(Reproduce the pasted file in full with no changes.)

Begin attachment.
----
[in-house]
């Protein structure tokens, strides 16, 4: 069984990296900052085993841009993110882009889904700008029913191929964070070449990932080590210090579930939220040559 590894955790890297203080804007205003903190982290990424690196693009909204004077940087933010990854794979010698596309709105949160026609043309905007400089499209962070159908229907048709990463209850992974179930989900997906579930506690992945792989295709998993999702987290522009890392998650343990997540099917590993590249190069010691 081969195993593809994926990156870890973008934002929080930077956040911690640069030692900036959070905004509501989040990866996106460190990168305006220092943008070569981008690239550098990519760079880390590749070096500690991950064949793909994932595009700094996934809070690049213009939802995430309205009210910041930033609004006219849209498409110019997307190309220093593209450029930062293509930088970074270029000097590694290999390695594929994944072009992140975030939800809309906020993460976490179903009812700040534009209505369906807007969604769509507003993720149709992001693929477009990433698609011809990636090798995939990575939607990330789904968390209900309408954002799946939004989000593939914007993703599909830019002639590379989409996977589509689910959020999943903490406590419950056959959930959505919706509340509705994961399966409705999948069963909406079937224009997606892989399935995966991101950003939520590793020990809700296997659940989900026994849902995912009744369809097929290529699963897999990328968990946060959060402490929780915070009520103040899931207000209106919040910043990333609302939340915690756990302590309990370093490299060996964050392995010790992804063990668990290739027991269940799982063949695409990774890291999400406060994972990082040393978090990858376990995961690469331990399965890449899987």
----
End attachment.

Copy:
[in-house]
């Protein structure tokens, strides 16, 4: 069984990296900052085993841009993110882009889904700008029913191929964070070449990932080590210090579930939220040559 590894955790890297203080804007205003903190982290990424690196693009909204004077940087933010990854794979010698596309709105949160026609043309905007400089499209962070159908229907048709990463209850992974179930989900997906579930506690992945792989295709998993999702987290522009890392998650343990997540099917590993590249190069010691 081969195993593809994926990156870890973008934002929080930077956040911690640069030692900036959070905004509501989040990866996106460190990168305006220092943008070569981008690239550098990519760079880390590749070096500690991950064949793909994932595009700094996934809070690049213009939802995430309205009210910041930033609004006219849209498409110019997307190309220093593209450029930062293509930088970074270029000097590694290999390695594929994944072009992140975030939800809309906020993460976490179903009812700040534009209505369906807007969604769509507003993720149709992001693929477009990433698609011809990636090798995939990575939607990330789904968390209900309408954002799946939004989000593939914007993703599909830019002639590379989409996977589509689910959020999943903490406590419950056959959930959505919706509340509705994961399966409705999948069963909406079937224009997606892989399935995966991101950003939520590793020990809700296997659940989900026994849902995912009744369809097929290529699963897999990328968990946060959060402490929780915070009520103040899931207000209106919040910043990333609302939340915690756990302590309990370093490299060996964050392995010790992804063990668990290739027991269940799982063949695409990774890291999400406060994972990082040393978090990858376990995961690469331990399965890449899987």